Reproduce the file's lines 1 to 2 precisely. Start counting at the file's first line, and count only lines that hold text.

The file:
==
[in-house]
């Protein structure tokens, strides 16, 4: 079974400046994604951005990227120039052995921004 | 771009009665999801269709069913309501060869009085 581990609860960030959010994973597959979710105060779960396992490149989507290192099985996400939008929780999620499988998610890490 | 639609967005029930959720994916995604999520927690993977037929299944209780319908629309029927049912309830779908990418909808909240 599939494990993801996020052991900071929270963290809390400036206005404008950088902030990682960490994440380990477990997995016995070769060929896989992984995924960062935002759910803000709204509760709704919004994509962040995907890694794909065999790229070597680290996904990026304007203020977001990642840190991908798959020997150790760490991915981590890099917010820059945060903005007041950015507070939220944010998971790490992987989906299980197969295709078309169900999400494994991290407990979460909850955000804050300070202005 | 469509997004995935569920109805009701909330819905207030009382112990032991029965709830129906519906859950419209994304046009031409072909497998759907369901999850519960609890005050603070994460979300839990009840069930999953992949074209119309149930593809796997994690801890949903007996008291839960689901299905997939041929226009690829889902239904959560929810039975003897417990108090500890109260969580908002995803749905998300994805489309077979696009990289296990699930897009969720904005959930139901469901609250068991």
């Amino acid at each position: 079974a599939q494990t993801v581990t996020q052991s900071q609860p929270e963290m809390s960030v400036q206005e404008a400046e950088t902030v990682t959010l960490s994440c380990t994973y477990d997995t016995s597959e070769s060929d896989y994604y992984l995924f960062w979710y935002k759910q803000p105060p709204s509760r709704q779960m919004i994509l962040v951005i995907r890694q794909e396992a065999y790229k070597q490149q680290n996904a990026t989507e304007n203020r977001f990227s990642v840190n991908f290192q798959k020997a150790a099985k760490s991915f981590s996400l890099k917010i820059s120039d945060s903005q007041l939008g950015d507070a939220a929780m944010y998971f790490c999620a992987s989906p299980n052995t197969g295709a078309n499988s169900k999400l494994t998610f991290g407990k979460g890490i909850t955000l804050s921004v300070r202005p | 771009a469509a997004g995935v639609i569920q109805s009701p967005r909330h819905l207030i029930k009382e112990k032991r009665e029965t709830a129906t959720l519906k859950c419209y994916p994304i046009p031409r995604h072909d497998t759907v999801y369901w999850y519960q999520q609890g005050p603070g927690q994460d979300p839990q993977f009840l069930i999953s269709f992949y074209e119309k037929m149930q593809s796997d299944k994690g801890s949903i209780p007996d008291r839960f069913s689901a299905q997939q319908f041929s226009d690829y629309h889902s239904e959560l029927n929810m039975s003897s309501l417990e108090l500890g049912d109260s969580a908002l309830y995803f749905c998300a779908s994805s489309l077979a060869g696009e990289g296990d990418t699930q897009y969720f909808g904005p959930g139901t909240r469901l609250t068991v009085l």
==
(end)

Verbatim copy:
[in-house]
């Protein structure tokens, strides 16, 4: 079974400046994604951005990227120039052995921004 | 771009009665999801269709069913309501060869009085 581990609860960030959010994973597959979710105060779960396992490149989507290192099985996400939008929780999620499988998610890490 | 639609967005029930959720994916995604999520927690993977037929299944209780319908629309029927049912309830779908990418909808909240 599939494990993801996020052991900071929270963290809390400036206005404008950088902030990682960490994440380990477990997995016995070769060929896989992984995924960062935002759910803000709204509760709704919004994509962040995907890694794909065999790229070597680290996904990026304007203020977001990642840190991908798959020997150790760490991915981590890099917010820059945060903005007041950015507070939220944010998971790490992987989906299980197969295709078309169900999400494994991290407990979460909850955000804050300070202005 | 469509997004995935569920109805009701909330819905207030009382112990032991029965709830129906519906859950419209994304046009031409072909497998759907369901999850519960609890005050603070994460979300839990009840069930999953992949074209119309149930593809796997994690801890949903007996008291839960689901299905997939041929226009690829889902239904959560929810039975003897417990108090500890109260969580908002995803749905998300994805489309077979696009990289296990699930897009969720904005959930139901469901609250068991």